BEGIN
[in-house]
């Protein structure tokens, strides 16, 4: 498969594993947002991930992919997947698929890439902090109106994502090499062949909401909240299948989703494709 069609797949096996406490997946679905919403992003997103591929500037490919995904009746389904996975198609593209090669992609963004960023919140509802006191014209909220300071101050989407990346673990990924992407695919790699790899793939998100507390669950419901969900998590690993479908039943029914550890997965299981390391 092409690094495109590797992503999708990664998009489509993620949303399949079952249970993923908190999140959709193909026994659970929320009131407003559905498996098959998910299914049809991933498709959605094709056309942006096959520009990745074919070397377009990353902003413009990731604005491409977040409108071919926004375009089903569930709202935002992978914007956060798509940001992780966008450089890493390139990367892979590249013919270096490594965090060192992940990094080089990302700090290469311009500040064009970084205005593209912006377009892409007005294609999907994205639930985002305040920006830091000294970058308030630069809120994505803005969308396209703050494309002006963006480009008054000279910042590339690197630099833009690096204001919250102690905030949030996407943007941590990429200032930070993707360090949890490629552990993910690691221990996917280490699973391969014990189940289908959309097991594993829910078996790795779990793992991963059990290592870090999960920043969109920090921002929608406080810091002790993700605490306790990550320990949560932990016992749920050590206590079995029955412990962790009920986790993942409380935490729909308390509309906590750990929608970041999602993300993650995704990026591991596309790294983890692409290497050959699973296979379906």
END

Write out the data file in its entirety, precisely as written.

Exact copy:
[in-house]
């Protein structure tokens, strides 16, 4: 498969594993947002991930992919997947698929890439902090109106994502090499062949909401909240299948989703494709 069609797949096996406490997946679905919403992003997103591929500037490919995904009746389904996975198609593209090669992609963004960023919140509802006191014209909220300071101050989407990346673990990924992407695919790699790899793939998100507390669950419901969900998590690993479908039943029914550890997965299981390391 092409690094495109590797992503999708990664998009489509993620949303399949079952249970993923908190999140959709193909026994659970929320009131407003559905498996098959998910299914049809991933498709959605094709056309942006096959520009990745074919070397377009990353902003413009990731604005491409977040409108071919926004375009089903569930709202935002992978914007956060798509940001992780966008450089890493390139990367892979590249013919270096490594965090060192992940990094080089990302700090290469311009500040064009970084205005593209912006377009892409007005294609999907994205639930985002305040920006830091000294970058308030630069809120994505803005969308396209703050494309002006963006480009008054000279910042590339690197630099833009690096204001919250102690905030949030996407943007941590990429200032930070993707360090949890490629552990993910690691221990996917280490699973391969014990189940289908959309097991594993829910078996790795779990793992991963059990290592870090999960920043969109920090921002929608406080810091002790993700605490306790990550320990949560932990016992749920050590206590079995029955412990962790009920986790993942409380935490729909308390509309906590750990929608970041999602993300993650995704990026591991596309790294983890692409290497050959699973296979379906």